Yesterday I posted a photo to Instagram. The last streetlights still shone as the sun rose behind the maple trees in Durham, New Hampshire. The sunrise sparked upwards, yellow and orange, splattering red out and up, and fading to gentle pink and blue. It occurred to me, even as I enjoyed a stunning sunrise unlike any I’d seen before, that our neighbors out west might perceive this fiery display as something to fear.
I suppose I’ve always been fascinated by how the same situation, event, video, or person can be perceived so differently depending on each person’s past experience. For example, there is a video playing on our local university’s home page. In it, smoke fills the air. People are screaming. The first time I saw the video, I watched horrified, wondering what terrible event had occurred over the weekend. With the second viewing I realized that it wasn’t smoke and screaming I was viewing. It was chalk dust and laughter as fans celebrated a football game kick-off.
But was my initial perception that far off? I asked several co-workers, all who say that they were at the football game that day and it was so much fun. Or they said, “Obviously, it’s a football game.” I’ve yet to find anybody who had the visceral reaction to this video that I had. Yet, look at war photos from overseas. Remember September 11, 2001.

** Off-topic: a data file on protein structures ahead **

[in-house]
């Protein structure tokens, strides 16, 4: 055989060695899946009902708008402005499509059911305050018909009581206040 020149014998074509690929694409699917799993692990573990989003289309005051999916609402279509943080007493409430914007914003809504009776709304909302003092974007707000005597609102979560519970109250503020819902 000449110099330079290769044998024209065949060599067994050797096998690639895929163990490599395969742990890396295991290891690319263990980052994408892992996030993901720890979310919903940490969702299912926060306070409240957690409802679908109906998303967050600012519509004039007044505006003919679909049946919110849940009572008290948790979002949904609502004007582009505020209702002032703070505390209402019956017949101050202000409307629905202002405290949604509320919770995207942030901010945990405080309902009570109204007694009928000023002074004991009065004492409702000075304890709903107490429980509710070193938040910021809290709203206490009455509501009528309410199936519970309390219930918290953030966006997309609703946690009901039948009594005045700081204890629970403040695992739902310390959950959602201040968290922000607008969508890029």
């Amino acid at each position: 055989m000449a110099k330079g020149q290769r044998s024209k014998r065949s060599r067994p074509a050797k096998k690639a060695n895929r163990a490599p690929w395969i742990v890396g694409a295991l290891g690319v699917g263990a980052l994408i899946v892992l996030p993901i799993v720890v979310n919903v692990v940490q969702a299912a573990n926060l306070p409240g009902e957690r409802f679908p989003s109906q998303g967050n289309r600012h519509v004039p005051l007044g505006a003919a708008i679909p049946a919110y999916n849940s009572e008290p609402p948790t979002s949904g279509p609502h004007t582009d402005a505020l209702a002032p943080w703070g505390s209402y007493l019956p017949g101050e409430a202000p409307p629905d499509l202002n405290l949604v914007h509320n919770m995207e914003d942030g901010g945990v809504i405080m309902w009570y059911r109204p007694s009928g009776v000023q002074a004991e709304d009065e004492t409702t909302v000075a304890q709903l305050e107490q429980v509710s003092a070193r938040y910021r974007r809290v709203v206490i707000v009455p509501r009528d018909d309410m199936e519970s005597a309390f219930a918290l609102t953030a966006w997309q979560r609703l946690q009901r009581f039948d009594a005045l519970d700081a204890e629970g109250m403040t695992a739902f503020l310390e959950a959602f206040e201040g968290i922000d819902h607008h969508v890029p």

The football game video still plays. I still avert my eyes.
Thirty some-odd years ago, I married. While planning our wedding Mass, my mother and I were discussing the final blessing. I had selected The Blessing of Aaron (Numbers 6:24-26). I wanted it sung using the same composition I had learned in my high school’s Glee Club. That rendition is similar to the one below, performed by the Homewood-Flossmoor High School’s Viking Choir.
~sigh~ ~so beautiful~
Mom wasn’t enamored with my choice. “You do know that Aaron was being blessed before he went to war,” she said. “Do you really think that it’s an appropriate blessing for a wedding?”
Now forget for a moment whether her interpretation of the passage is correct. It is what she believed. She perceived the blessing would invoke conflict.
I remember pondering her words. It saddened me to think the blessing’s peaceful lyrics were a battle-cry. Then it occurred to me, perhaps it was the perfect blessing for a marriage. My husband-to-be and I would commit “for better, for worse, for richer, for poorer, in sickness and health.” We’d have each other’s backs. We’d stand side-by-side. In gratitude we’d accept all that the world offered and mourn all it would take away.
For me, The Blessing of Aaron wasn’t preparing us for marital conflict. Rather it blessed us as we joined forces, binding our lives together.
Powerful perception. Use with care.